Every day, it seems the news surrounding our nation’s fight against coronavirus is getting grimmer. Cases and hospitalizations are increasing at alarming rates and, once again, coronavirus seems to be getting the better of us.  For those of us who work in healthcare, watching this unfold fills us with a sense of dread. Already, many hospitals are running out of beds and this is expected to only get worse as summer transitions to fall.  As we continue this fight, keeping as many people out of the ER and hospital beds will take on increasing urgency. To that end, it will be incredibly important for all of you, to the best of your ability, to take care of your chronic conditions.

            There are a multitude of chronic conditions that many of you may have. Things like diabetes, hypertension, atrial fibrillation, COPD, and congestive heart failure are just but a few examples of diseases that require long term medical management. With proper therapy, many of these diseases can be well controlled and are not a source of distress for those who have them.

            Unfortunately, however, I see many patients in my emergency room who are there because of their chronic conditions. Their chronic disease has acutely worsened and they now require emergency medical treatment.  There are many reasons why a patient’s chronic disease may suddenly worsen but the most common cause that I see is medication non-compliance. Understandably, taking a medicine every day consistently can be challenging for some. Many of these medications are also expensive and I have seen many patients who have put the needs of their family over their own medical needs. Finally, some patients simply run out of their medication and are unable to make an appointment to see their primary care doctor before their disease acutely worsened.

            Yet, now more than ever, it is incredibly important for you to prioritize your health and a major part of this is ensuring that your chronic medical conditions are optimally managed. Patients with pre-existing conditions are particularly vulnerable to COVID-19. While pre-existing conditions put you at risk, poorly managed pre-existing conditions compound your vulnerability.

            I am imploring all of you to take your medications for your underlying medical conditions. Now more than ever, it is imperative to make sure your conditions are well controlled. Doing so will obviously benefit you by making you healthier but it will also benefit all of us working in healthcare. As COVID cases continue to climb, healthcare resources are going to be once again stretched thin.  Every person that we can keep out of the hospital is a victory and will allow us to focus our attention on the most critically ill patients.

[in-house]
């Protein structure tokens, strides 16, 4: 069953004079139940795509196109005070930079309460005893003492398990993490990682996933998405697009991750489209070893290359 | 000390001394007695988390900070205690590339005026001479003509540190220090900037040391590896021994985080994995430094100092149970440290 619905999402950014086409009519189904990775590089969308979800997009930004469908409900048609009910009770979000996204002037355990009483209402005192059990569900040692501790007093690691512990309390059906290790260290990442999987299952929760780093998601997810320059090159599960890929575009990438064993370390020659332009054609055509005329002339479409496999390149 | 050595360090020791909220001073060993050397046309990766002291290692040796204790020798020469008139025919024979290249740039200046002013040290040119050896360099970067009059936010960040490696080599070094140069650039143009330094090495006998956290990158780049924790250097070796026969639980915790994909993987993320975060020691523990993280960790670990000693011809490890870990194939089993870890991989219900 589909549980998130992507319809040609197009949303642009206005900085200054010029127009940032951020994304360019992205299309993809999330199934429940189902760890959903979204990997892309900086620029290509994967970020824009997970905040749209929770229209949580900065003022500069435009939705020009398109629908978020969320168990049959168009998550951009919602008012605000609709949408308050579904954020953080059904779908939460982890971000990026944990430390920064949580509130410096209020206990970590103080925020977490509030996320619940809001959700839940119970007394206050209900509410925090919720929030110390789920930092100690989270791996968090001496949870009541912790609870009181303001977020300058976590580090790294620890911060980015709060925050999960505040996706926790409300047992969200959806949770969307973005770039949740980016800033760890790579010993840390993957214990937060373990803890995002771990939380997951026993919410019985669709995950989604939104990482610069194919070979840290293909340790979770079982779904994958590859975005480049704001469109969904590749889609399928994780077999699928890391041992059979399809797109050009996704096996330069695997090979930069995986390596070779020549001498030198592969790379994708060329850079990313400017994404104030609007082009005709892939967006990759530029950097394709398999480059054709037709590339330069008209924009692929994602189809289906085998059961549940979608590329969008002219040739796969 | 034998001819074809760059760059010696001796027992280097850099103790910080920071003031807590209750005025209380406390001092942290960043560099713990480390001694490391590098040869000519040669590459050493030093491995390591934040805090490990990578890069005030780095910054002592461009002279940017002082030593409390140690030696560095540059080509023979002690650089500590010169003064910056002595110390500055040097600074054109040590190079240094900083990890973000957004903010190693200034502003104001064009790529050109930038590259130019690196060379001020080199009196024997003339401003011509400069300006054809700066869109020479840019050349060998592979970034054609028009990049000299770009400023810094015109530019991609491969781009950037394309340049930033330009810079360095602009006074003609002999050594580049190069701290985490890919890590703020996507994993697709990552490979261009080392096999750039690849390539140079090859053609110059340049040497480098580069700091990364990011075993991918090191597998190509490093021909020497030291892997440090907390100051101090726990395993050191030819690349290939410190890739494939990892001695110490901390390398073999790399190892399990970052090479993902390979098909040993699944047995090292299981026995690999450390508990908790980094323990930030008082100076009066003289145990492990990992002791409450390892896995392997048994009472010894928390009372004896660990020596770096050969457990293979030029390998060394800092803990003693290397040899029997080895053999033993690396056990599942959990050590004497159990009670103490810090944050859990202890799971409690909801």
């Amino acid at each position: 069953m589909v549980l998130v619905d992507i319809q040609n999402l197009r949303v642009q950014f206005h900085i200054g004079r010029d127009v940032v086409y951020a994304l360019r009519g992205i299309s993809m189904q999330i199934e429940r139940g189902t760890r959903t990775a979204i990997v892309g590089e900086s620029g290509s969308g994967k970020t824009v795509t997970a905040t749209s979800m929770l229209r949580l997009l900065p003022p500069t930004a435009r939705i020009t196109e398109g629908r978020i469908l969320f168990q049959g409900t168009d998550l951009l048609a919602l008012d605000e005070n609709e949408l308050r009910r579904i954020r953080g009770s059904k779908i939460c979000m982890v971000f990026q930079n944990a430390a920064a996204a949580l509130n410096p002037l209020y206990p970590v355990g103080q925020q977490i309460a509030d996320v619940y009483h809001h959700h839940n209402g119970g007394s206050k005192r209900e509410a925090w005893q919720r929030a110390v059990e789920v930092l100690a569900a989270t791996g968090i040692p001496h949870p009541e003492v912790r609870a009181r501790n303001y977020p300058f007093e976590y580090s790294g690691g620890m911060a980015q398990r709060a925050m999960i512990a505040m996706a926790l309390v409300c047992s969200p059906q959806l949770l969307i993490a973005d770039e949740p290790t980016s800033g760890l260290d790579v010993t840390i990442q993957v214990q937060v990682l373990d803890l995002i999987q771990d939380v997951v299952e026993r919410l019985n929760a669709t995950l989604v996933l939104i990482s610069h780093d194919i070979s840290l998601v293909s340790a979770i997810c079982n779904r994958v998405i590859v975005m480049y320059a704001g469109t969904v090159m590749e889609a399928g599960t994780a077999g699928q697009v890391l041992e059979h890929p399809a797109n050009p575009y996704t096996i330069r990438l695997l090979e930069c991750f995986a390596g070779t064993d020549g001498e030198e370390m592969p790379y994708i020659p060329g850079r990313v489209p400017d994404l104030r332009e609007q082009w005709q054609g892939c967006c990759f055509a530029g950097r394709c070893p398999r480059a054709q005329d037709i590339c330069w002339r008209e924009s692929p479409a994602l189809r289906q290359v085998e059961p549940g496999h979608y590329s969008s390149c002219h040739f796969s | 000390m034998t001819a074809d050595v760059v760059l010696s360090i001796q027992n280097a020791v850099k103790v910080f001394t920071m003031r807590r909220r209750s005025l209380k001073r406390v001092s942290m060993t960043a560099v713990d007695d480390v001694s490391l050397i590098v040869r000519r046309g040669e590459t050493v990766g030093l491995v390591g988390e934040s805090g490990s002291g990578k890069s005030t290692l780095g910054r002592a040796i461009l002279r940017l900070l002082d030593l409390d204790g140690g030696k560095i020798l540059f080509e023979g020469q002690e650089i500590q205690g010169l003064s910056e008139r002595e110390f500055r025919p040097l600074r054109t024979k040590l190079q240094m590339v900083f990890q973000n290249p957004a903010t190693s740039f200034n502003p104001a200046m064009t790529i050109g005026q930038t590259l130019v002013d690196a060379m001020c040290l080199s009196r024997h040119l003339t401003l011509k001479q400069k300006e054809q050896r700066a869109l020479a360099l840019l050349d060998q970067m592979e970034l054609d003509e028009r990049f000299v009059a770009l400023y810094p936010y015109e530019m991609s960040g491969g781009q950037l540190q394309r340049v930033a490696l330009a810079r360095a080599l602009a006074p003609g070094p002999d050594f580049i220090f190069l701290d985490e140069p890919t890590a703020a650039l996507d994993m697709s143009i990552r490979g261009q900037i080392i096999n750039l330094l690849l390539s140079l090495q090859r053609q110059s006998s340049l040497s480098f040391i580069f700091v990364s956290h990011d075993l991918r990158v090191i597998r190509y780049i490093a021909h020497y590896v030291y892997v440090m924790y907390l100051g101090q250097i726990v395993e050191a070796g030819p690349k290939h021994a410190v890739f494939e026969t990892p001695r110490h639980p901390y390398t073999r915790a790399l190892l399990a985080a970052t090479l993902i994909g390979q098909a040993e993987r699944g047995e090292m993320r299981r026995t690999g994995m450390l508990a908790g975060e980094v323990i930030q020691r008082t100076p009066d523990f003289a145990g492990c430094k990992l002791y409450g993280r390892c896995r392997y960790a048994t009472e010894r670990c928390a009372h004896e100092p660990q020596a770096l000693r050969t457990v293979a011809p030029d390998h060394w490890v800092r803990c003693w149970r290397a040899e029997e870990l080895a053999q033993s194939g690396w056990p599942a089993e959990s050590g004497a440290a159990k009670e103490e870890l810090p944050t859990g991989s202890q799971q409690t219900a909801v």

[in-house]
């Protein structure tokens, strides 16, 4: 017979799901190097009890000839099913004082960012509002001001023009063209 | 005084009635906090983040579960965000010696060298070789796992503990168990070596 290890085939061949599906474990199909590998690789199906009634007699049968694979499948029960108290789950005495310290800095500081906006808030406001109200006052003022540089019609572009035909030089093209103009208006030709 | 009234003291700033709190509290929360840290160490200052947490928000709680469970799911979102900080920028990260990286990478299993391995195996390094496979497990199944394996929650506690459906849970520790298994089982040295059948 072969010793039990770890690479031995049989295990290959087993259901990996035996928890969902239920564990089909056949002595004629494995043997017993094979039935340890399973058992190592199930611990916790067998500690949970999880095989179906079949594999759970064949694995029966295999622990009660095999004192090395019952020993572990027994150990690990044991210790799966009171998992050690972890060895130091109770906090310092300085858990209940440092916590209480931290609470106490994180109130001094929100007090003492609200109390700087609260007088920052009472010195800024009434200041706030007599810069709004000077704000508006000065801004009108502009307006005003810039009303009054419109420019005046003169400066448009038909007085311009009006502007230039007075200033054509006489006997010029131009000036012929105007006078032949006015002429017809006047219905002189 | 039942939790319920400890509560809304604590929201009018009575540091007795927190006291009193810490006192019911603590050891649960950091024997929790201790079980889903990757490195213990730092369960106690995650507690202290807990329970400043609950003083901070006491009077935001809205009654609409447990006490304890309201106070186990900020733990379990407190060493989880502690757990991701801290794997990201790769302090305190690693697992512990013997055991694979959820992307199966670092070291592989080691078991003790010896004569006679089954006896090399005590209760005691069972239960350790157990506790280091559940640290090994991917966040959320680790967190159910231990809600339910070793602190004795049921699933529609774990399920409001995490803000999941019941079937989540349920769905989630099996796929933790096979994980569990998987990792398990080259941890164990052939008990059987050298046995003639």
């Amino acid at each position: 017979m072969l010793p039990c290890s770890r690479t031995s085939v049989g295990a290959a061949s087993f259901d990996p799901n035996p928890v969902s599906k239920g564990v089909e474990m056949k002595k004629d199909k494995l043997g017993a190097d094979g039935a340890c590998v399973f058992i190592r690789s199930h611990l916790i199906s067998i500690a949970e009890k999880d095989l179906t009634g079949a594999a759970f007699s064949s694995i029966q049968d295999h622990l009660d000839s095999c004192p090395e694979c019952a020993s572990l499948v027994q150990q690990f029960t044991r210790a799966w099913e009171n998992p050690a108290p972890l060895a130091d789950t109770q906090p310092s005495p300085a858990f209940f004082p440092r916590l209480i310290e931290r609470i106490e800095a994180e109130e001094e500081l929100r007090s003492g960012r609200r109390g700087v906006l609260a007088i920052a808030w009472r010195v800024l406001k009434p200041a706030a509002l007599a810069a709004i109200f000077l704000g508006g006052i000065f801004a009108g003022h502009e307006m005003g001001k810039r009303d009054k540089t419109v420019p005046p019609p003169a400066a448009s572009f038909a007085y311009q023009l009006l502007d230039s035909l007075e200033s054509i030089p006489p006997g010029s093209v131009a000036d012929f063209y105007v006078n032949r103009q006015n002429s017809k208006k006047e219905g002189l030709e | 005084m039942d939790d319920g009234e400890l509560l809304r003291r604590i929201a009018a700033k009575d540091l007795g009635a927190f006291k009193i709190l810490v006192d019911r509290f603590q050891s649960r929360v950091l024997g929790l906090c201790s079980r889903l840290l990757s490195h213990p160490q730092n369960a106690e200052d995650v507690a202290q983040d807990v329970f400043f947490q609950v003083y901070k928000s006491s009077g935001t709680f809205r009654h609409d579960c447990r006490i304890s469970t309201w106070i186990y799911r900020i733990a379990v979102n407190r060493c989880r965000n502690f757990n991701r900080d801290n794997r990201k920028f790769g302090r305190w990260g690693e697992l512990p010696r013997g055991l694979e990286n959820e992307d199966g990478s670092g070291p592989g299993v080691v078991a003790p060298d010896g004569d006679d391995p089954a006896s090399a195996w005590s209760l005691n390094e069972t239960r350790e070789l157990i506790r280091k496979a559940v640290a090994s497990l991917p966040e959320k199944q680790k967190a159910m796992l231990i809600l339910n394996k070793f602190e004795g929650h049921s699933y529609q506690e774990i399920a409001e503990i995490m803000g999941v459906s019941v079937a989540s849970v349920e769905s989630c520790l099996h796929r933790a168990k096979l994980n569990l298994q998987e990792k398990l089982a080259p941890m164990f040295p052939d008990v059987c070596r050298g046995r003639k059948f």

If you are running low on your medications, please call your doctor to get additional prescriptions. The Centers for Disease Control and Prevention even recommends having extra medical supplies such as home oxygen available during this time. Please try to avoid going to the emergency department for refills of your medication; we are getting overwhelmed with sick patients as it is.

            Many of you have underlying conditions that increase your vulnerability to COVID. Now more than ever it is imperative for you to keep these conditions well controlled. This means taking your medications consistently as prescribed. I cannot stress the importance of this enough.  Keeping your medical conditions under control not only benefits you but could be the difference between you staying at home versus seeing me in the emergency room.

(0) comments

Welcome to the discussion.

Keep it Clean. Please avoid obscene, vulgar, lewd, racist or sexually-oriented language.
PLEASE TURN OFF YOUR CAPS LOCK.
Don't Threaten. Threats of harming another person will not be tolerated.
Be Truthful. Don't knowingly lie about anyone or anything.
Be Nice. No racism, sexism or any sort of -ism that is degrading to another person.
Be Proactive. Use the 'Report' link on each comment to let us know of abusive posts.
Share with Us. We'd love to hear eyewitness accounts, the history behind an article.